Building Whitetail Utopia - Part 1

Building Whitetail Utopia - Part 1

The client I was talking to in Mississippi was excited, to say the least. You could feel him beaming with pride as he told me of his son's first kill. The two had been sitting together on stand when the son arrowed the buck as it walked down the "sidewalk" leading from the hinge-cut bedding area to the food plot. I've never been happier to hear someone go on and on about how his property had gone from random deer movement to focused activity.

On another occasion, I was lucky enough to both see and hear that same excited pride in my older cousin. He'd shot a doe that sit. He was thrilled with the shot, but it was the bucks he'd seen that really had him amped. In one sit, he'd watched more Pope & Young bucks than he had in the rest of his life combined. Several nearly gave him shots, but what had him so pumped was that none had busted him. He was able to slip out at dark without a single deer knowing he was there. He was proud, and he had a right to be.


Then there was my own son, Zach. He'd been sitting on a food plot we'd made together. Before the sit was done, he'd shot his first doe and his first buck. I'll be honest, he held it together better than I did. In fact, he was the one that suggested we leave the doe for a bit, just to see if a buck might come out. Had we followed my suggestion, the hunt would have been over after the doe crumpled in the plot.

The reasons for managing hunting properties are many. They're as diverse as the personalities of hunters who manage properties. Still, the best formula for achieving optimum results is the same for each.


Before I dive deeper into this topic, I feel I must bust a couple myths. The first is that far too many believe you need hundreds or even thousands of acres to produce big bucks or make a positive difference in your hunting through management.

I've now offered management services for somewhere around 25 years. During that time, I've been extremely blessed to do long-term work on five separate properties ranging from 1,500 to 4,000 contiguous acres apiece. I won't lie to you; it's way easier to manage the really large properties. Sure, they require more work than a 40, but they also provide an awful lot of room for error. When a buck's entire home range is swallowed by a single property, I don't believe I could drive many of them off those grounds if I tried. If someone hunting that property passes a buck, odds are so much better that he'll be there next year than on smaller properties.

That said, I've had many, many more clients with properties of 40-240 acres. It's true you don't have close to the same margin for error on such grounds. In fact, it's downright easy to drive all deer from properties that size. The result can be a barren wasteland.

However, you'd be flat-out wrong if you believed you can't make a very positive difference on most small to averaged-sized properties. In fact, I have no doubt the hunter owning a 40 can typically make a more dramatic difference on his or her land than can one owning 4,000.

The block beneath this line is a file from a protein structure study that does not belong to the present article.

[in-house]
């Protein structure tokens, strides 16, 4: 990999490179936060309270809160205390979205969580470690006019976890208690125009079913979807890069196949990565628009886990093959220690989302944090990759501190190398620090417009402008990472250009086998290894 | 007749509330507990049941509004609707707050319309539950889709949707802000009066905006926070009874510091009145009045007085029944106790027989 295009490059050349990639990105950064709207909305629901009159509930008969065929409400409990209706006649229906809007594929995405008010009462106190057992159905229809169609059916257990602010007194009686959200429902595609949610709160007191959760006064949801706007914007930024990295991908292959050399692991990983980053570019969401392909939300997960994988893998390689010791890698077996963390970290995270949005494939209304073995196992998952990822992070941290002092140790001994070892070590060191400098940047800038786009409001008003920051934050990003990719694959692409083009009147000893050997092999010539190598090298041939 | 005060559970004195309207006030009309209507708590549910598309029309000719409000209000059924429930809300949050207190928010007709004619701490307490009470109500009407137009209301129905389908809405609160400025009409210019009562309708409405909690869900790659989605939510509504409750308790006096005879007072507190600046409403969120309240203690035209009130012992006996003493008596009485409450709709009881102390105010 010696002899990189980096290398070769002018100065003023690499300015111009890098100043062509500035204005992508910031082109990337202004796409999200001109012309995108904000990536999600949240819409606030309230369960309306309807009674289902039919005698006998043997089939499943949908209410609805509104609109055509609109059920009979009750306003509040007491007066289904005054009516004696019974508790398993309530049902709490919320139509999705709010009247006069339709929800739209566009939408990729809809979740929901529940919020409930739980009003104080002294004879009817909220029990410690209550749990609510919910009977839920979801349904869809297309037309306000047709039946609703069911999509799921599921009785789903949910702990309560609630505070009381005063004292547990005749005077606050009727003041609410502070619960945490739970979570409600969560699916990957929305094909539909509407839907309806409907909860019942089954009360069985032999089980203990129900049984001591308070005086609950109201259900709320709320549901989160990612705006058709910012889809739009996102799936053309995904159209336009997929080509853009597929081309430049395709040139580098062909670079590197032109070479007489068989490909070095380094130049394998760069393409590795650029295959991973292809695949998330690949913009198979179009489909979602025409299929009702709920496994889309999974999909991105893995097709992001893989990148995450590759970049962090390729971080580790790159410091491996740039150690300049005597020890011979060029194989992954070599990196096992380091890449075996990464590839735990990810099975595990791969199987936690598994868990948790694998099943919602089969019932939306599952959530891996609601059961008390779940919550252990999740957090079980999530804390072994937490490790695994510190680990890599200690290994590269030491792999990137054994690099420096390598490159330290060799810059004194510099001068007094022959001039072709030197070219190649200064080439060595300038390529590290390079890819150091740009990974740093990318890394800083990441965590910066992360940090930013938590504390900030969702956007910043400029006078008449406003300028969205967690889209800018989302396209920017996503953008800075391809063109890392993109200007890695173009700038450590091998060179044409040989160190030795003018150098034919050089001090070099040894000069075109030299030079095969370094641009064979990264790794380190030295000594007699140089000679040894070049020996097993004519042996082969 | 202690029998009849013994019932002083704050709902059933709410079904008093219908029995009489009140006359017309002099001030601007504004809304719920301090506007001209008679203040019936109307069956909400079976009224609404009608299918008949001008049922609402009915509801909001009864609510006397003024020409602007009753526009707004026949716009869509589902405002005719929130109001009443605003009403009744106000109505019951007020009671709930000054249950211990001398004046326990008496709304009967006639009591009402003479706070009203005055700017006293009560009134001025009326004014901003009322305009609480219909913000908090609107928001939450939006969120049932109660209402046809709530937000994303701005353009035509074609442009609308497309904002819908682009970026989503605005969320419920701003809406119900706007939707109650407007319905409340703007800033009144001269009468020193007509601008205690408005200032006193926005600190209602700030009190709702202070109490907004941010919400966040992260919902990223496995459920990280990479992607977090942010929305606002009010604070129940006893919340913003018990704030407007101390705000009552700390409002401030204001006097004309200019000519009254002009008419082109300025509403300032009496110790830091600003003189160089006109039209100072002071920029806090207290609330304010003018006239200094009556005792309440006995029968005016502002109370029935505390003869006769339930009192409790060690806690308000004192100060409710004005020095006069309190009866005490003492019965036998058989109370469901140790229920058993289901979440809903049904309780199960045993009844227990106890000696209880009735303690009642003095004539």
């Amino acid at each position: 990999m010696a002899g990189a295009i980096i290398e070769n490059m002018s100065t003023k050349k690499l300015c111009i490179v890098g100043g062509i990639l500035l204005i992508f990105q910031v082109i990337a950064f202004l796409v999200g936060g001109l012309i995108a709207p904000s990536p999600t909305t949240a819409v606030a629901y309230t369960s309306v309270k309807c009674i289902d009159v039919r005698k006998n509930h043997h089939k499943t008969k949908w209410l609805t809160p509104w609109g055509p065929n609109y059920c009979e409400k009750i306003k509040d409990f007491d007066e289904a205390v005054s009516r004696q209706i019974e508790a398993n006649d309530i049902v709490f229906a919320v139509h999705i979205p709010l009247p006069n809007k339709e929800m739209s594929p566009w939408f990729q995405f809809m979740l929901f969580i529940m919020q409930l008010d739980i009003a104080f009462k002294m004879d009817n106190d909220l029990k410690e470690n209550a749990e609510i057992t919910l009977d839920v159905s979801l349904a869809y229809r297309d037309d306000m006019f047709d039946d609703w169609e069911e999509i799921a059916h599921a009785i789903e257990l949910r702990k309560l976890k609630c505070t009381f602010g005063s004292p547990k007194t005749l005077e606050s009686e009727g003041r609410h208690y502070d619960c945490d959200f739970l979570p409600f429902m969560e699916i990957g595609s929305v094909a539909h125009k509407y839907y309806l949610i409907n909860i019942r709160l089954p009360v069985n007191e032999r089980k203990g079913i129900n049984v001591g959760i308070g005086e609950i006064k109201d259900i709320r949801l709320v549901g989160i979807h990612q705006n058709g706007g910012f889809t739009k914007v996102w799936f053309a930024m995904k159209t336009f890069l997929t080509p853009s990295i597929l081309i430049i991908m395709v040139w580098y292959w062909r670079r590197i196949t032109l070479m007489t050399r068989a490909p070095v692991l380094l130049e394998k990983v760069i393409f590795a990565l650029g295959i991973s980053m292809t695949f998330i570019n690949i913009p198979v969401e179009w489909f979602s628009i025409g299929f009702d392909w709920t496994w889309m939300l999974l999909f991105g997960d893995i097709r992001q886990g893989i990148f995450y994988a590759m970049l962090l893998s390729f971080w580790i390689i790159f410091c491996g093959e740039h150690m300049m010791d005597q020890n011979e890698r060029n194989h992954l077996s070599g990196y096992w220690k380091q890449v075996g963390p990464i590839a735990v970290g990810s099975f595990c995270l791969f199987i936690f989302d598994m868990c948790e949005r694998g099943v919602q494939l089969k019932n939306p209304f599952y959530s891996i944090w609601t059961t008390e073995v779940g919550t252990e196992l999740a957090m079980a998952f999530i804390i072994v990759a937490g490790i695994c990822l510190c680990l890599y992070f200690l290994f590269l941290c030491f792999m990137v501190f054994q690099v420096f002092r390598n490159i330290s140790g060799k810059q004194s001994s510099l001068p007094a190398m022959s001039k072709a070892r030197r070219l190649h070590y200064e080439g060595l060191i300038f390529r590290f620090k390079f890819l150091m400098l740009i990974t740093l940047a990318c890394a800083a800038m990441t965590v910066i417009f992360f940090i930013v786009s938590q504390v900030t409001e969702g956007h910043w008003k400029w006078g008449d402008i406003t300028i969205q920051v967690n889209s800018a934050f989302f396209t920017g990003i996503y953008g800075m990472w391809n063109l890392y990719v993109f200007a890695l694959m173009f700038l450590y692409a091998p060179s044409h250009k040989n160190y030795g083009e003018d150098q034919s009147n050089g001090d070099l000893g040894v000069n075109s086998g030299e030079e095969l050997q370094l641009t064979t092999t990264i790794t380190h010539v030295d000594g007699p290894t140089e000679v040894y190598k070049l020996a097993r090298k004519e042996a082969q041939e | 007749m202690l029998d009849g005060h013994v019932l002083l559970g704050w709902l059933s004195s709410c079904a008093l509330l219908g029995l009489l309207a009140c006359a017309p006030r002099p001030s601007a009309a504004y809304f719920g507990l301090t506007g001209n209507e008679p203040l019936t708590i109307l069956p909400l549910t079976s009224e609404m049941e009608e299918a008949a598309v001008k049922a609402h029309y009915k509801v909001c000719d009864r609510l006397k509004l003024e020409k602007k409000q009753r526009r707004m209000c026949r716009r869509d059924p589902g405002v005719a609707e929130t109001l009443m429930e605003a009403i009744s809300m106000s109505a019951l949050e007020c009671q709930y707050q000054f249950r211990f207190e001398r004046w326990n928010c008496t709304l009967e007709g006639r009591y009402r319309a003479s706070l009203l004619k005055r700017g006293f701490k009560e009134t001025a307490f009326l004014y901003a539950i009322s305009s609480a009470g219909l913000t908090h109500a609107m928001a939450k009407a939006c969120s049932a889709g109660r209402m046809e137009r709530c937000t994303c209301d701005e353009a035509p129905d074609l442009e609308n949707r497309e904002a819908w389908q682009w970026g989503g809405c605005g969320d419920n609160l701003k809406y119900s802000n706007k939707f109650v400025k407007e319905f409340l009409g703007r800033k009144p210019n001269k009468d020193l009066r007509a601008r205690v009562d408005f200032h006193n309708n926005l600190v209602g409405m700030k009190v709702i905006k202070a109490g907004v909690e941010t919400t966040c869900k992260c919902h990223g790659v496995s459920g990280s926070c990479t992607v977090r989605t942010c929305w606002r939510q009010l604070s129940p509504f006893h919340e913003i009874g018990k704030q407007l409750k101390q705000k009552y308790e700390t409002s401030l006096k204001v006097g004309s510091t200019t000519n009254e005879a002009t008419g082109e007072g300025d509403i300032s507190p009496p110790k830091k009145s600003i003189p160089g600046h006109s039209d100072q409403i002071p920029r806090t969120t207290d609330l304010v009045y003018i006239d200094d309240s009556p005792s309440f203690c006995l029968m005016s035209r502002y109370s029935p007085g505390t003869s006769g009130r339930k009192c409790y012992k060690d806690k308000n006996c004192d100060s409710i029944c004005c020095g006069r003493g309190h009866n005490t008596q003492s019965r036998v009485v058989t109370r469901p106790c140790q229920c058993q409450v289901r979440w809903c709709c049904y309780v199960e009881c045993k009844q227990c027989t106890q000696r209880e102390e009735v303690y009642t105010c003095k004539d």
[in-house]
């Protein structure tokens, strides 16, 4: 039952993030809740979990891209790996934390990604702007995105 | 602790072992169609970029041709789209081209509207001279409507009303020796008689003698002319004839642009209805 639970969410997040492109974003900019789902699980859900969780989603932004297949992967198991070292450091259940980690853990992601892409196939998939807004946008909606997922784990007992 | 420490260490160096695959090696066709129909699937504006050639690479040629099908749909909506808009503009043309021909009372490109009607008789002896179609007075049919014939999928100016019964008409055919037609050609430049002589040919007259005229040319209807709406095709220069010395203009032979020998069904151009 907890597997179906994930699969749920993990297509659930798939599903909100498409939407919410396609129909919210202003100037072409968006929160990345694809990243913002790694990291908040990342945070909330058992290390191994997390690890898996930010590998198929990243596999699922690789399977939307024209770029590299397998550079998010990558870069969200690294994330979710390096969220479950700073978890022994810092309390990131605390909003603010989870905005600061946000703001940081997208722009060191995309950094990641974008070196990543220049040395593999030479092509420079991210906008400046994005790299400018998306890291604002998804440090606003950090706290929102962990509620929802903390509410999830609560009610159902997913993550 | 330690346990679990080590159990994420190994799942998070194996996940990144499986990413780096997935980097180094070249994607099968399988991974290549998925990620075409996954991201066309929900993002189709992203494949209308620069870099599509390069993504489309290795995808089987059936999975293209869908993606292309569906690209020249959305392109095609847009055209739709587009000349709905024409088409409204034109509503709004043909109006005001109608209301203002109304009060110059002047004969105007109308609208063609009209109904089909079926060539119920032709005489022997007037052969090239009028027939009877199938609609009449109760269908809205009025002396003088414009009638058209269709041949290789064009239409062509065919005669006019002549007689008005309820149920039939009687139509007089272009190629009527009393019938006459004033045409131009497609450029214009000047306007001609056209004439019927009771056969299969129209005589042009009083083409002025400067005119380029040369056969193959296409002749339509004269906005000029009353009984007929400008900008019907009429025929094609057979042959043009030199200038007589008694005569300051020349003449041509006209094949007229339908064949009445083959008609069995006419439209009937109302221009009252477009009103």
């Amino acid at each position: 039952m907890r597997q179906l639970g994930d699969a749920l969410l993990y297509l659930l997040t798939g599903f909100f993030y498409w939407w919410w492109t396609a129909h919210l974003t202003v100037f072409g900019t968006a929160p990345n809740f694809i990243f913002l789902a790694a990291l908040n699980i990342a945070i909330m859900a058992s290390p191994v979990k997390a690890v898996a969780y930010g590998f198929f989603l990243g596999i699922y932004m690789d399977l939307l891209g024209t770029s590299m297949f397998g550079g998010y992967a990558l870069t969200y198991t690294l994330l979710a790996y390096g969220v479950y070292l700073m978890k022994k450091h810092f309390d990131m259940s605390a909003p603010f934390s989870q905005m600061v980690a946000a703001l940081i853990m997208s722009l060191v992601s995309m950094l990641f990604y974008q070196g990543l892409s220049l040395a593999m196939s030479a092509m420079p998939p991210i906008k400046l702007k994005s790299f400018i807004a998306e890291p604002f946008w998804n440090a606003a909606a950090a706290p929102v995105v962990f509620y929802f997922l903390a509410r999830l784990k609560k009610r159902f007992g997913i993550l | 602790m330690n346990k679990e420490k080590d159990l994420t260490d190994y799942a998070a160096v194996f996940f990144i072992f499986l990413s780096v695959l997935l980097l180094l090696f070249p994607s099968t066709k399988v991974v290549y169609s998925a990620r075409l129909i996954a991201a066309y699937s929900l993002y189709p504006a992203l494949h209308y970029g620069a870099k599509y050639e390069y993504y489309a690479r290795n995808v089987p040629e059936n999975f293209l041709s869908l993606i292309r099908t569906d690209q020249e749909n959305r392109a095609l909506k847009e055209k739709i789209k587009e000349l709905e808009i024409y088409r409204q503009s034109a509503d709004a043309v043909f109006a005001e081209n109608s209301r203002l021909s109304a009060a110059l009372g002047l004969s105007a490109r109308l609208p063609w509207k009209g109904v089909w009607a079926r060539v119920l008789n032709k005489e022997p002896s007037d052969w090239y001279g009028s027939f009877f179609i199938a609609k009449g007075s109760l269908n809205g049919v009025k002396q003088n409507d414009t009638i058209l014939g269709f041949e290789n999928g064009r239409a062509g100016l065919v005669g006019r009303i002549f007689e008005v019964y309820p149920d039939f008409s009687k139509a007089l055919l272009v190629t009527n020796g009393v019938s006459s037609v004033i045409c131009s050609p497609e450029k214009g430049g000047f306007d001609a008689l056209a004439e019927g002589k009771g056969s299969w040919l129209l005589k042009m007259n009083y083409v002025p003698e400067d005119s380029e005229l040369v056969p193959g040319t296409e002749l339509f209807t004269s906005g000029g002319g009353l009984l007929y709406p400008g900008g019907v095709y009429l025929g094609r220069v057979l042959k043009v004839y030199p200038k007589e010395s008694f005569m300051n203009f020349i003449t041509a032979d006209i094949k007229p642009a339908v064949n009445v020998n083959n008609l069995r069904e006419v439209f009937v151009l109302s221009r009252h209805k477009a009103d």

No, I haven't lost my mind. If someone owns a 40 in an area that doesn't already routinely pump out huge deer, they aren't going to do so on a yearly basis just by beginning to manage their hunting land. The owner of the 4,000 might have a shot at doing just that. However, the latter owner likely will have good deer to hunt all season no matter what. Sure, management can make hunting easier and better, but nice deer are probably there every season, all season long, already.

Now let's look at the 40 owner. The first hunt of the year is often his or her best. Not uncommonly, the more it's hunted, the worse the hunting gets. If neighbors have good habitat they either aren't hunting or are hunting smart, that 40 can become void of deer in a heartbeat.

On the flip side, if they manage and hunt it right, the 40 owner can often see more and more deer as season progresses. Instead of the hunt quality dropping over season, that 40 can often attract deer like metal shavings to a powerful magnet, particularly if you have sloppy hunting neighbors. The same can occur on the 4,000, but going from seasons where one has essentially no deer to hunt to having steady or increasing deer numbers is more dramatic than when one has the room for error and sees deer all season long, no matter what they do.

So don't get caught up in the myth that you need large acreages to improve your hunting. Again, it sure is easier on the big tracts, but it can be done on the smaller ones. In fact, you can often see a much more pronounced difference on a smaller tract, compared to when it wasn't being managed.


The other prevailing myth is that you can't allow family or friends to hunt a property if you want to be serious about managing it. For that matter, you yourself don't want to hunt it until the rut. Even then, you only want to go in on prime-weather days when you think Mr. Big will be moving. After all, every trip in risks exploding the property and sending the buck you want to kill or get another year older running to the neighbors.

If you believe that, don't feel bad. After all, that's how much of the best land you see on TV is managed. If you really want to grow the very biggest deer, offer a ton of food, quality cover and almost never hunt the property.

One key element is missing in all of this, though: How is that approach any fun?

OK, I can see how it might be to someone owning thousands of acres, where large portions can be set aside in that manner while still having ground they can play on during the not-so-perfect hunting days. More power to those people. But for the rest of us, never forget that this is ultimately supposed to be fun.